Sulangan Island is a small island located in the municipality of Guiuan in Eastern Samar, Philippines. The island has a population of around 1,500 people, and it is known for its beautiful beaches and coral reefs, which attract tourists from around the world.
Unfortunately, the island was severely affected by Typhoon Haiyan in 2013, which caused significant damage to infrastructure and homes. Recovery efforts have been ongoing since then, but the island is still vulnerable to natural disasters and climate change.
Sulangan Island History
Sulangan Island, located in the municipality of Guiuan, Eastern Samar, Philippines, has a rich history dating back to pre-colonial times. The island was originally inhabited by the Sulanganons, an indigenous group who were skilled in fishing, boat-building, and weaving. The Sulanganons lived in harmony with the sea and the land, and their culture and traditions revolved around these natural resources.
In the 16th century, the island was visited by Spanish explorers, who named it Isla de Sulangan. The Spanish introduced Christianity to the island, and a church was built in the town center, which still stands today. During the American colonial period, Sulangan Island became part of the province of Samar, and it remained a small fishing village until the 1960s, when coconut plantations were established on the island.
In the 1980s, tourism started to develop on Sulangan Island, as visitors discovered its pristine beaches and coral reefs. The island’s economy shifted from agriculture to tourism, and hotels, restaurants, and other tourist-related businesses were established.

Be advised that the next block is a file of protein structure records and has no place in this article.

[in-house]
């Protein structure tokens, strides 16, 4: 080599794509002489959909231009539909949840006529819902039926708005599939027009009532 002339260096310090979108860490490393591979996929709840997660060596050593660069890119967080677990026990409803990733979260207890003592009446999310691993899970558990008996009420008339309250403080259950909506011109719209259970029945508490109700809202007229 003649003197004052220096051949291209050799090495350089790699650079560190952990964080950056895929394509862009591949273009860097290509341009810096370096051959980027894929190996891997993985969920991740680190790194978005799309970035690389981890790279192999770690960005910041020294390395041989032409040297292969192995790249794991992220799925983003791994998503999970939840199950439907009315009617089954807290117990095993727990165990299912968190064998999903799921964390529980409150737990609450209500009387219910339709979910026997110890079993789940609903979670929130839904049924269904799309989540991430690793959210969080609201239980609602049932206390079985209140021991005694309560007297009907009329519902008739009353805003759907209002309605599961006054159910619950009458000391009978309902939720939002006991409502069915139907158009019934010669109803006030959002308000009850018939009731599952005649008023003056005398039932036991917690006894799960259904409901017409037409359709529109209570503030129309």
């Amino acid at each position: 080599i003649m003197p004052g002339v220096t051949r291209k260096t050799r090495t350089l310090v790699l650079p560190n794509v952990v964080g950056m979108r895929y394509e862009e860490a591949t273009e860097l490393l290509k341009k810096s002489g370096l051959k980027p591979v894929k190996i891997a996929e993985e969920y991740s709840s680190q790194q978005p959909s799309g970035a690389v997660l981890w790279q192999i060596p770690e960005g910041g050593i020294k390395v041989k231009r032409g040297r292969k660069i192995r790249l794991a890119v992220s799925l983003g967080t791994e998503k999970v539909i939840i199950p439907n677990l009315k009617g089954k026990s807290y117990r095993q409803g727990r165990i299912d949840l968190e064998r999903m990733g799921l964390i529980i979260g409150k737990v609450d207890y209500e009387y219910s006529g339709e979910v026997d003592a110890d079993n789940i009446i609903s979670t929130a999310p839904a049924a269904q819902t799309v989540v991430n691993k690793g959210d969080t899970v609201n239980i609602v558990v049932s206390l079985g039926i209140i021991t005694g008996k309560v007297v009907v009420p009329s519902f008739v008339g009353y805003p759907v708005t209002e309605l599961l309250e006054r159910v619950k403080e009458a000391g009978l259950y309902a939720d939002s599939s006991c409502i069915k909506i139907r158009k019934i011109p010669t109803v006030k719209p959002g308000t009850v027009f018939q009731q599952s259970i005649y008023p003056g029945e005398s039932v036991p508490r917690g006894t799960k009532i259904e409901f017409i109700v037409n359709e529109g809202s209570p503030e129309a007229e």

In 2013, Sulangan Island was severely affected by Typhoon Haiyan, which caused widespread damage and loss of life. Recovery efforts have been ongoing since then, and the island is slowly rebuilding its infrastructure and economy. Today, Sulangan Island remains a popular destination for tourists, who come to enjoy its natural beauty and learn about its rich history and culture.
What Are The Native Delicacies Sulangan Island?
Here are some of the native delicacies you can try when visiting Sulangan Island:
- Kinilaw – Kinilaw is a popular Filipino dish made of raw fish marinated in vinegar or calamansi juice, onions, ginger, and chili peppers.
- Adobong pusit – Adobong pusit is a savory dish made of squid cooked in soy sauce, vinegar, and garlic.
- Ginataang tulingan – Ginataang tulingan is a dish made of fish (tulingan) cooked in coconut milk and spices.
- Binagol – Binagol is a sweet dessert made of grated taro, coconut milk, sugar, and peanut butter, wrapped in banana leaves and baked.
- Suman – Suman is a popular Filipino rice cake made of glutinous rice wrapped in banana leaves.
- Budbud kabog – Budbud kabog is a type of rice cake made of millet (kabog), coconut milk, and sugar, wrapped in banana leaves.
- Kakanin – Kakanin is a general term for various Filipino rice cakes, which are usually made of glutinous rice, coconut milk, and sugar, and often flavored with pandan leaves.
Ways To Get There
To travel to Sulangan Island in Eastern Samar, you can follow these steps:
- Fly to Tacloban City: The nearest airport to Sulangan Island is Daniel Z. Romualdez Airport in Tacloban City, Leyte. Several airlines operate flights to Tacloban from Manila and Cebu.
- Take a van or bus to Guiuan: From Tacloban City, you can take a van or bus to Guiuan, Eastern Samar. Travel time is around 3-4 hours, depending on the traffic and road conditions. Guiuan is the jump-off point to Sulangan Island.
- Hire a boat to Sulangan Island: From Guiuan, you can hire a boat to take you to Sulangan Island. The boat ride takes around 30-45 minutes, depending on the sea conditions. You can negotiate the price with the boatman or ask for assistance from the tourism office in Guiuan.
- Enjoy your stay in Sulangan Island: Once you arrive in Sulangan Island, you can explore its beaches, lagoons, and other attractions. You can also stay in one of the homestays or resorts in the island. Don’t forget to try the local seafood and delicacies.